Can your butts

Published 8:37 pm Monday, July 13, 2015

Lacie Nixson, the city’s litter control coordinator, shares information with Bobbie Myers at TGIF on July 10 about how the community can help keep cigarette butts off the streets.

Lacie Nixson, the city’s litter control coordinator, shares information with Bobbie Myers at TGIF on July 10 about how the community can help keep cigarette butts off the streets.

The city of Suffolk has joined a nationwide push to reduce cigarette butt litter.

The city and six other Hampton Roads localities, in partnership with, are participating in a national Keep America Beautiful program with the theme “Cigarette butts = litter.”

“The research that’s been done by Keep America Beautiful has shown that it is the most frequently littered item,” said John Deuel, a national trainer for Keep America Beautiful whose office is in Norfolk. “It’s probably the smallest item and seems inconsequential, but when you multiply that small item by the number of smokers in this country, it adds up.”

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Deuel said that is proven anecdotally by taking a look at “almost any major intersection or interstate entrance and exit ramp in Hampton Roads.”

Cigarette butt litter is a problem for a number of reasons, Deuel said. The most obvious is that it’s unsightly.

“Just like any of the other litter, once it builds up enough, we’ve got an appearance issue that is subtle,” he said. “If left alone, other litter will start building up as well.”

In addition, toxins in the filters leach into the environment, the filters themselves do not decompose, and a lit butt can spark a wildfire during a dry spell, Deuel said.

“We’re trying to elevate that in smokers’ minds, and to some degree others in the population,” Deuel said.

The program is designed to target the behavior of littering rather than the behavior of smoking, Deuel noted.

“This is not to attack the smokers,” he said. “Smoking is legal.”

In Suffolk, the program is focusing on the downtown Suffolk area. Narrowly tailored areas in the other cities have been identified as well, such as nTelos Pavilion in Portsmouth and City Hall Plaza in Norfolk.

A pre-scan was done to see how many cigarette butts were in the area before the program. It turned up about 300 butts in just part of the historic downtown area, said Lacie Nixson, the city’s litter control coordinator and Keep Suffolk Beautiful executive director.

A $12,500 Keep America Beautiful grant has provided new free-standing and wall-mounted receptacles to be placed in the target areas to encourage smokers to dispose of their butts properly. The grant also purchased 4,000 hand-held pocket ashtrays and 1,000 portable auto ashtrays to be distributed to adult smokers.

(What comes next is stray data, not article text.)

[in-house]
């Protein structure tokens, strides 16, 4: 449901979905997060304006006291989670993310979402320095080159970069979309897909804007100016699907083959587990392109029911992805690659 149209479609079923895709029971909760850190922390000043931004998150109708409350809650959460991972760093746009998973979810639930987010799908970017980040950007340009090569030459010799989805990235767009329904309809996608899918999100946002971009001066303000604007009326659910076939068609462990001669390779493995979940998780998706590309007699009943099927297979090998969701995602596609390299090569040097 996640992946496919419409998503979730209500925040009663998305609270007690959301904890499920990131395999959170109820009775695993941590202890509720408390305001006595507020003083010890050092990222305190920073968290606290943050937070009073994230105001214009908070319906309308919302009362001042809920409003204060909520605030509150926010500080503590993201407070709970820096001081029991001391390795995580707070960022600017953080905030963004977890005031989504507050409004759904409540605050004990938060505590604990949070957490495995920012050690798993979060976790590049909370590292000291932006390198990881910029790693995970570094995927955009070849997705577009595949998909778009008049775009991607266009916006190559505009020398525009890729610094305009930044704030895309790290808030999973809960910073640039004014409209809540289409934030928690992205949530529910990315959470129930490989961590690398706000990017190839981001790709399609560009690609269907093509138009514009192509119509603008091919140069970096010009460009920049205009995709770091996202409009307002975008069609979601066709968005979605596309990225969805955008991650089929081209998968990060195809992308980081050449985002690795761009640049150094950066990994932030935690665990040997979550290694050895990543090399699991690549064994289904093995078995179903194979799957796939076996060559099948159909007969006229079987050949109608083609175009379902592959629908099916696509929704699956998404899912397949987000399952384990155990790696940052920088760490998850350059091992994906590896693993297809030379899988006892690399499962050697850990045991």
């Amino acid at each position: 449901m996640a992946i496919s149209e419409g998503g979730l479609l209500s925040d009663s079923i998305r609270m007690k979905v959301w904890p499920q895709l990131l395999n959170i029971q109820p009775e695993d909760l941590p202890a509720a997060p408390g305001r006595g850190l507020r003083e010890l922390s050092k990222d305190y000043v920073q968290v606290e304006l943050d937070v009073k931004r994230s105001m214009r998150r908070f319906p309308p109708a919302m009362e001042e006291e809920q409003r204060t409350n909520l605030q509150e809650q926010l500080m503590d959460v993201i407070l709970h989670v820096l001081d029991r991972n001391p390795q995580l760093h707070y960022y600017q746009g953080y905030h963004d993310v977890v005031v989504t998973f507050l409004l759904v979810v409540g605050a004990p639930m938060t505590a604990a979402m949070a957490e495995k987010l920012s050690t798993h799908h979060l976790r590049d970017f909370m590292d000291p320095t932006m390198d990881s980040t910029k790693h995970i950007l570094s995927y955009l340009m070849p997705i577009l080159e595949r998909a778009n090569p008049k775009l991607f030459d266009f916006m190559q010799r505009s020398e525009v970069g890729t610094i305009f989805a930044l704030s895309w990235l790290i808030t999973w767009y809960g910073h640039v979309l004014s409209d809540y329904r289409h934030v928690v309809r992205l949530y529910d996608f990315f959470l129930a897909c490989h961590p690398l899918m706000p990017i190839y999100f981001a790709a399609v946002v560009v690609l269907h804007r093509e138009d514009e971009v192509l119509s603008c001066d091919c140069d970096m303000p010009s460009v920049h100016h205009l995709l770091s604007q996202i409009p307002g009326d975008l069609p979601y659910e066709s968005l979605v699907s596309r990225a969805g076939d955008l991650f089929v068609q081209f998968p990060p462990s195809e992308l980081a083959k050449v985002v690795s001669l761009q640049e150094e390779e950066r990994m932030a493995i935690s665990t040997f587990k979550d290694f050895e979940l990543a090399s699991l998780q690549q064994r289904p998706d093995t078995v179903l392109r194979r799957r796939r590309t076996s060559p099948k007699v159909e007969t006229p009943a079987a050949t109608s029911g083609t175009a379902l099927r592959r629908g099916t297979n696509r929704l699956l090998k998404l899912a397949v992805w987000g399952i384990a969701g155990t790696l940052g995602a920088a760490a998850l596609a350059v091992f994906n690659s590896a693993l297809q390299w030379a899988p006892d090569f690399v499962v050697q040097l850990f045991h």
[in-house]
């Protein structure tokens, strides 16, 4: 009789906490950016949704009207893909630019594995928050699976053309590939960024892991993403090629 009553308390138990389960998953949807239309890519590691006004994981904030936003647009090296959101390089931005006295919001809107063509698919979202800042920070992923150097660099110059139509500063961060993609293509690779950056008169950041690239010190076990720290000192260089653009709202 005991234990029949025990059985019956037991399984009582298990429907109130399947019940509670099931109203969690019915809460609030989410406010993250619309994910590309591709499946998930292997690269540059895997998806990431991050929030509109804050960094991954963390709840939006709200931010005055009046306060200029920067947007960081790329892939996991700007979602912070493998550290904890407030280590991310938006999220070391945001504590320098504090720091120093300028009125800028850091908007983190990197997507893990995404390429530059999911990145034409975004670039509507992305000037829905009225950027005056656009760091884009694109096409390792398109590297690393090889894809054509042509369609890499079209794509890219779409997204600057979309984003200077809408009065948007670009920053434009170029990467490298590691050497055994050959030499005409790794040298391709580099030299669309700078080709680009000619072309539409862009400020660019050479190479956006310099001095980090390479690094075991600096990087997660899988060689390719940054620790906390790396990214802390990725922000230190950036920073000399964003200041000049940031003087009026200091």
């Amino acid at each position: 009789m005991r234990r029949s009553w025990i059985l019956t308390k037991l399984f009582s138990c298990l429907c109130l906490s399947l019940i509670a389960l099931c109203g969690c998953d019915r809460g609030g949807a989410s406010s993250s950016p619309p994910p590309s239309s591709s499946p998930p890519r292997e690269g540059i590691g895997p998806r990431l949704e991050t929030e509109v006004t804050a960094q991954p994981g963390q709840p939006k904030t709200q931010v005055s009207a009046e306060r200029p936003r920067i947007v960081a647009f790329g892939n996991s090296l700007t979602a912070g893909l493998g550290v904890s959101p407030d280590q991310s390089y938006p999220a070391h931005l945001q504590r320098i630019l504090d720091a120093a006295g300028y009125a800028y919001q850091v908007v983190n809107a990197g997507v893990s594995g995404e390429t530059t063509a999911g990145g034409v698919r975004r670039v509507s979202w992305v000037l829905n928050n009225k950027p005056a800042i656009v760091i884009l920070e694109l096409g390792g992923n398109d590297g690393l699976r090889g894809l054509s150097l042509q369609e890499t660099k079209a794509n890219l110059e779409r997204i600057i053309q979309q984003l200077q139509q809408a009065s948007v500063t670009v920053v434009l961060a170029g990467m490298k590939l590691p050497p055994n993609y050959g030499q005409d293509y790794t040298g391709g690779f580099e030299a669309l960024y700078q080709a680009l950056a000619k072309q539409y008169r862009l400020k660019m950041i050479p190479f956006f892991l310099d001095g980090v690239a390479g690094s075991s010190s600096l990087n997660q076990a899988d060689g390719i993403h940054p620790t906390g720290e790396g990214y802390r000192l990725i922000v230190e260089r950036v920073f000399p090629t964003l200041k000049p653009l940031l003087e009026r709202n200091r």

An additional $5,000 from has contributed to signage guiding smokers to the receptacles, as well as educational materials for distribution at times the sites are at peak use.

“We’re hoping that people will make the connection and use the receptacles more,” Nixson said while distributing educational materials at a last week’s TGIF concert, which she’ll do again this week at Constant’s Wharf. “A lot of people don’t realize cigarette butts are litter.”

According to Keep America Beautiful, cigarette butts represent 38 percent of roadway litter, 32 percent of litter in storm drains and 32 percent of litter in outdoor recreation areas. They are not biodegradable because they contain cellulose acetate, a form of plastic that will persist in the environment.

A follow-up scan in late August will determine how much litter has decreased.

Anybody can do something to help prevent cigarette litter:

  • Smokers can identify a cigarette butt receptacle before lighting up, carry a pocket ashtray, encourage fellow smokers to be responsible for their litter, and never throw butts out of car windows.
  • Businesses can provide receptacles outside their buildings, educate employees about their responsibility for a clean and safe working environment and participate in “adopt-a-spot” programs.
  • Community members can implement their own Keep America Beautiful Cigarette Litter Prevention Program.
  • Anybody can turn in cigarette waste to TerraCycle, which turns cigarette waste into industrial products such as plastic pallets. They accept butts, filters, loose tobacco pouches, outer plastic packing, inner foil packaging, rolling paper and ash. For more information on how to turn it in, visit
  • Anybody can join the #NoCigaretteLitterNow conversation on social media.